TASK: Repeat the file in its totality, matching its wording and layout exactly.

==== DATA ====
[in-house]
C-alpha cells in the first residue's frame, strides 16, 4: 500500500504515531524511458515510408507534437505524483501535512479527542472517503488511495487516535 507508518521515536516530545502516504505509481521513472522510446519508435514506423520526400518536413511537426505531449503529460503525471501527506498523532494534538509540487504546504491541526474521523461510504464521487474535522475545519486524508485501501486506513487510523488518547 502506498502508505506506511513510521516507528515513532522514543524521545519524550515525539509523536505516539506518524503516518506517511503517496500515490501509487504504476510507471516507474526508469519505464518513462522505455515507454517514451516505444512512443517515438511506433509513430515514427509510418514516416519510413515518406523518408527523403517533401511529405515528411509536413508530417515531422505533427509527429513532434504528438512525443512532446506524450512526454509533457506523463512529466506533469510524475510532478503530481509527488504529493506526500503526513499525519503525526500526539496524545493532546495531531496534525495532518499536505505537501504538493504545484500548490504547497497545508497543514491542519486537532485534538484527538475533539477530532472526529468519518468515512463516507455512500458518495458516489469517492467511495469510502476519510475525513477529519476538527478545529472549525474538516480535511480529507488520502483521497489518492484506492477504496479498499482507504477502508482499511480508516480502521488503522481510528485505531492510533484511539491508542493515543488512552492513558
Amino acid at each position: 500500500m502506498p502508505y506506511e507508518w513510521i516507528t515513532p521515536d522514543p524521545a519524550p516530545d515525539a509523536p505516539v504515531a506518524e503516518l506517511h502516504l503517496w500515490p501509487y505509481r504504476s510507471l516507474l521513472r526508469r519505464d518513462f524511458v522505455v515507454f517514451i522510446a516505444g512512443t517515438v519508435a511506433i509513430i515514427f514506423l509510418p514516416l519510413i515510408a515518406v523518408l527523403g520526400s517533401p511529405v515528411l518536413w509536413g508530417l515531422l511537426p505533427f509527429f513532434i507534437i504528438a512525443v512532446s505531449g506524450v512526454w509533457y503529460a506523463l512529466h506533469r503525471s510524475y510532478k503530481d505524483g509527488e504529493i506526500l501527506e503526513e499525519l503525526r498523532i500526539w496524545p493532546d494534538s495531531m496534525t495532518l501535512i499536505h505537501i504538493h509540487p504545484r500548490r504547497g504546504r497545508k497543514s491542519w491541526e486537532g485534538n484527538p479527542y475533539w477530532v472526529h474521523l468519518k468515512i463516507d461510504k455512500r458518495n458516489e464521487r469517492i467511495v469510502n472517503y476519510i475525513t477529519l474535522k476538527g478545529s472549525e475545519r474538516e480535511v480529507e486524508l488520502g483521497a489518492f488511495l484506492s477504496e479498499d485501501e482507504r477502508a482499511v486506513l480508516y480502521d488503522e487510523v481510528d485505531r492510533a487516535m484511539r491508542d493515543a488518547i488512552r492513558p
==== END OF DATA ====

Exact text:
[in-house]
C-alpha cells in the first residue's frame, strides 16, 4: 500500500504515531524511458515510408507534437505524483501535512479527542472517503488511495487516535 507508518521515536516530545502516504505509481521513472522510446519508435514506423520526400518536413511537426505531449503529460503525471501527506498523532494534538509540487504546504491541526474521523461510504464521487474535522475545519486524508485501501486506513487510523488518547 502506498502508505506506511513510521516507528515513532522514543524521545519524550515525539509523536505516539506518524503516518506517511503517496500515490501509487504504476510507471516507474526508469519505464518513462522505455515507454517514451516505444512512443517515438511506433509513430515514427509510418514516416519510413515518406523518408527523403517533401511529405515528411509536413508530417515531422505533427509527429513532434504528438512525443512532446506524450512526454509533457506523463512529466506533469510524475510532478503530481509527488504529493506526500503526513499525519503525526500526539496524545493532546495531531496534525495532518499536505505537501504538493504545484500548490504547497497545508497543514491542519486537532485534538484527538475533539477530532472526529468519518468515512463516507455512500458518495458516489469517492467511495469510502476519510475525513477529519476538527478545529472549525474538516480535511480529507488520502483521497489518492484506492477504496479498499482507504477502508482499511480508516480502521488503522481510528485505531492510533484511539491508542493515543488512552492513558
Amino acid at each position: 500500500m502506498p502508505y506506511e507508518w513510521i516507528t515513532p521515536d522514543p524521545a519524550p516530545d515525539a509523536p505516539v504515531a506518524e503516518l506517511h502516504l503517496w500515490p501509487y505509481r504504476s510507471l516507474l521513472r526508469r519505464d518513462f524511458v522505455v515507454f517514451i522510446a516505444g512512443t517515438v519508435a511506433i509513430i515514427f514506423l509510418p514516416l519510413i515510408a515518406v523518408l527523403g520526400s517533401p511529405v515528411l518536413w509536413g508530417l515531422l511537426p505533427f509527429f513532434i507534437i504528438a512525443v512532446s505531449g506524450v512526454w509533457y503529460a506523463l512529466h506533469r503525471s510524475y510532478k503530481d505524483g509527488e504529493i506526500l501527506e503526513e499525519l503525526r498523532i500526539w496524545p493532546d494534538s495531531m496534525t495532518l501535512i499536505h505537501i504538493h509540487p504545484r500548490r504547497g504546504r497545508k497543514s491542519w491541526e486537532g485534538n484527538p479527542y475533539w477530532v472526529h474521523l468519518k468515512i463516507d461510504k455512500r458518495n458516489e464521487r469517492i467511495v469510502n472517503y476519510i475525513t477529519l474535522k476538527g478545529s472549525e475545519r474538516e480535511v480529507e486524508l488520502g483521497a489518492f488511495l484506492s477504496e479498499d485501501e482507504r477502508a482499511v486506513l480508516y480502521d488503522e487510523v481510528d485505531r492510533a487516535m484511539r491508542d493515543a488518547i488512552r492513558p